BORN in Youghal, I was educated there by the Christian Brothers, but then went on to University College Cork to study engineering.
The bright lights of Cork City were too much of a distraction, however, so I did not complete my degree at UCC. Indeed, I knew more about the inside of the city’s theatrical venues, than I did about lecture theatres, so I joined an acting company, touring the country. One of the first venues we played was in Kilmallock, with the Struank-Robertson Company. I, later, joined the Dublin Repertory Company and we did a four week season in the old City Theatre in Limerick. That same year, (1954), we did a two-month Summer Season in Kilkee. From there, I went to Dublin, and eventually joined the Abbey Theatre, where I stayed for five years.
When I married in 1963, we lived in London, where I was playing in a television comedy series, called The Larkins, starring Peggy Mount and David Kossoff.
We rehearsed an episode for a week and recorded it before a live audience on the Sunday. I, also, played in the famous The Fall and Rise of Reginald Perrin, and recorded that before a live audience, for the BBC, as well. One of the Z-Cars episodes, I did, was also transmitted live, which was really scary. I don't think that any drama is done ‘live’ now. I certainly wouldn't be able to cope with it today.
Having had the same theatrical agent all of my acting life, I don’t, (at my stage of career anyway), urge her to go out and get me continuous work.
If someone wants me, and I can cope with the part, that's great. In this regard, I particularly love playing to Limerick audiences, because they are so perceptive. In the past, I have played with the Irish Theatre Company, Gemini Productions and Godfrey Quigley's Globe Theatre Company, in the Belltable Theatre, and in the cast of The Chastitute written by John B. Keane, in the University Theatre. In 2014, I played in Sive, (also by the same author) with the Abbey Company, in the lovely Lime Tree Theatre. Having played in Sean O'Casey’s Juno and the Paycock, at the British National Theatre, I was, later, offered a role in a very ‘starry production’ of The Threepenny Opera, at the Prince of Wales Theatre. The cast, there, included Vanessa Redgrave and Barbara Windsor. Other actors I have known down the years have included Aidan Gillen, and Hugh Bonneville (of Downton Abbey fame). I have, also, been involved in a few productions on location in Ireland such as Ballykissangel .
The Quiet Land, currently on a national tour, is a lovely piece of writing.
Originally, Des Keogh was offered the part and instead asked me to play the character of the other farmer with him. I, gladly, accepted with Director Bairbre Ní Chaoimh creating a sensitive and insightful production. Both Bairbre and writer Malachy McKenna, who wrote it, have treated the subject of aged farmers, living on their own, with great love and understanding. I adore playing in it and I know Des does too. Without giving too much away the storyline centres on, friends and rivals, Eamon and Nashee, who meet at a gate on a remote hillside one day, but the confrontation that results, tests their friendship to the very limits of its endurance.
The theatrical scene has changed so much since I started out in the business.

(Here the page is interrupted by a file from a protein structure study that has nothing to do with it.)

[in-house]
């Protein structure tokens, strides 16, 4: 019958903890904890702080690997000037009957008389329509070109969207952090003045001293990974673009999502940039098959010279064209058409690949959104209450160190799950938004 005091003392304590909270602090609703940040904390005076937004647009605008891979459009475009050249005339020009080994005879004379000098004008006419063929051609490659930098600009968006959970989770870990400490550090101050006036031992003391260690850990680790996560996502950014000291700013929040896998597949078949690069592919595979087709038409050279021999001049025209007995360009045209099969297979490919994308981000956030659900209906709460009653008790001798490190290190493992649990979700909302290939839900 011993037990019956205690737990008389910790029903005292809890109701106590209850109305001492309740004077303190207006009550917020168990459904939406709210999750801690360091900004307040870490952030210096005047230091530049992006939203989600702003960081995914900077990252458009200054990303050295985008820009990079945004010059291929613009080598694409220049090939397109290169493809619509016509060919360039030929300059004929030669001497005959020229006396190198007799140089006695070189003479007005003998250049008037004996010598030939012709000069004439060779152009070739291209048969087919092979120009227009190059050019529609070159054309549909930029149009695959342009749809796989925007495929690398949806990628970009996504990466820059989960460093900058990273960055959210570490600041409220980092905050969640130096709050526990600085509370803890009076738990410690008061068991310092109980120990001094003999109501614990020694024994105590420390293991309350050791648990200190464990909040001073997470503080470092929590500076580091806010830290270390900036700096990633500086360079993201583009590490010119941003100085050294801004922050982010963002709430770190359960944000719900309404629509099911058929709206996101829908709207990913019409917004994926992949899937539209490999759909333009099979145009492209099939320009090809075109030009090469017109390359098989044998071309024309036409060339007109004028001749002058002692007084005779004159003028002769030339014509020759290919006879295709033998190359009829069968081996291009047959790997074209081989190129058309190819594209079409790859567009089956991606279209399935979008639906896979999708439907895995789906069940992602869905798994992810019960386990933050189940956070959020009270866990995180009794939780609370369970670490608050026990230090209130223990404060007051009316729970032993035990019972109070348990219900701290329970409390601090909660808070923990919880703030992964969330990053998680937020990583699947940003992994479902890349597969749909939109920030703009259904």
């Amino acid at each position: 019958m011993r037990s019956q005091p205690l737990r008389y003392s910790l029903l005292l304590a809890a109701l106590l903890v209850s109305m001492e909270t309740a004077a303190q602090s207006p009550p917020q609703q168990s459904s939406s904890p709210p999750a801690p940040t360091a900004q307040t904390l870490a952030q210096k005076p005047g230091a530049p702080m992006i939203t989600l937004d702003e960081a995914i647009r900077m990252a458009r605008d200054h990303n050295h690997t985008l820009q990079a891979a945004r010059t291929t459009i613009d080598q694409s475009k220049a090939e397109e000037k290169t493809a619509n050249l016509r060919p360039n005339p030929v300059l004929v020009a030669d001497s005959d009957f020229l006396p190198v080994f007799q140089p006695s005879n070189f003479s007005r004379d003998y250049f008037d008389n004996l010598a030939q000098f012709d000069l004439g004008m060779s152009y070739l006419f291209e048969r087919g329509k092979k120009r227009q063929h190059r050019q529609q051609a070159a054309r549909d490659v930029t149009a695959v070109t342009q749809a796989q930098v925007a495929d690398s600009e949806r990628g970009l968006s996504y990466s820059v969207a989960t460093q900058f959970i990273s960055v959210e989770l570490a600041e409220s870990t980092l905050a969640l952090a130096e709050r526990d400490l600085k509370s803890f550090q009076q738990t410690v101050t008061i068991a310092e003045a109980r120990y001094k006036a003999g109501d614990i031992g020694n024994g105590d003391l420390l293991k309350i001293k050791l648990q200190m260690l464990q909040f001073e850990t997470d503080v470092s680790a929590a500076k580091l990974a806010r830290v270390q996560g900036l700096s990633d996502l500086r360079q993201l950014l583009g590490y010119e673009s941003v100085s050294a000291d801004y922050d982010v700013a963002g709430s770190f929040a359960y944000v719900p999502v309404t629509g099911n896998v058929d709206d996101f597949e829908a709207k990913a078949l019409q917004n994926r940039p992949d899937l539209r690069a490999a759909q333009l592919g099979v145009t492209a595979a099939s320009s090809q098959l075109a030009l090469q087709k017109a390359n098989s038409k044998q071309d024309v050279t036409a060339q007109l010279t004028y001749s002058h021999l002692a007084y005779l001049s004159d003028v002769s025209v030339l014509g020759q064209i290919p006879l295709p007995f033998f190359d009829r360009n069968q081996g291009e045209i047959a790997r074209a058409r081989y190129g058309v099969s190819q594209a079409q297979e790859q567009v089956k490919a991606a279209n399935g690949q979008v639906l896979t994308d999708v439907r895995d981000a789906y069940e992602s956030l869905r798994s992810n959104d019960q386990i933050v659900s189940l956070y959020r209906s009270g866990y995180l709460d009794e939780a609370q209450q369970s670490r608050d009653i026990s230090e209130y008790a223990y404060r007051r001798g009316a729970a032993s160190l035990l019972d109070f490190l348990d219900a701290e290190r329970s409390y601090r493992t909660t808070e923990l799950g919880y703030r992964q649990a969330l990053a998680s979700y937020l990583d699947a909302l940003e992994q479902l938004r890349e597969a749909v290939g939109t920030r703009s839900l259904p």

Now, there are theatrical schools, academies and university facilities, with many new graduates emerging from them every year. Of course, there are not enough parts for all of them, so unemployment is a great problem. It is estimated that up to 90 per cent of our actors, at any one time, are unemployed. That said, the job of being an actor, has been very good for me. Over the years I have been very lucky to be offered parts in television, radio, theatre and film. While theatre is still the most satisfying medium, the money is really in film. Television can be equally satisfying, but for a series like Fair City, for instance, learning lines can be a bit of a problem.
In the past, I have played with the Abbey in Paris and in Australia.
I, also, did a lecture tour of the USA and Canada, and played with The Druid Theatre Company in Minneapolis, New York and Tokyo. I, even, made a film in Malta and on Gozo (an island in the Maltese archipelago), and toured all of Britain and Ireland, even visiting Inis Meáin. Indeed, I have played at the Edinburgh Festival on many occasions.
A young assistant director I knew, once had a brain wave to help the cast of a play, to get to know one other.
The twenty actors were, instructed to form a circle, and in order to get to know each other, they should run across the circle, and tip their opposite number on the shoulder, while reciting that person’s name. However, after about an hour of that nobody could remember anybody's name. In fact, it was only when we went to the pub afterwards, that the matter was rectified, at least for a while anyway.
There is no theatrical background at all in my family tree.
And indeed, our two children and four grandchildren, have never expressed any desire to tread the boards. In fact, my son was asked, when he was still a teenager, would he like to become an actor? He replied, as a matter of fact, that he didn't know any actors who drove a Mercedes and wanted to drive one. Now, he does and I don't!
‘The Quiet Land’ comes to Friars’ Gate Theatre, in Kilmallock, on Friday 11 March @8pm Tickets €15/€12. For more information please see: www.friarsgate.ie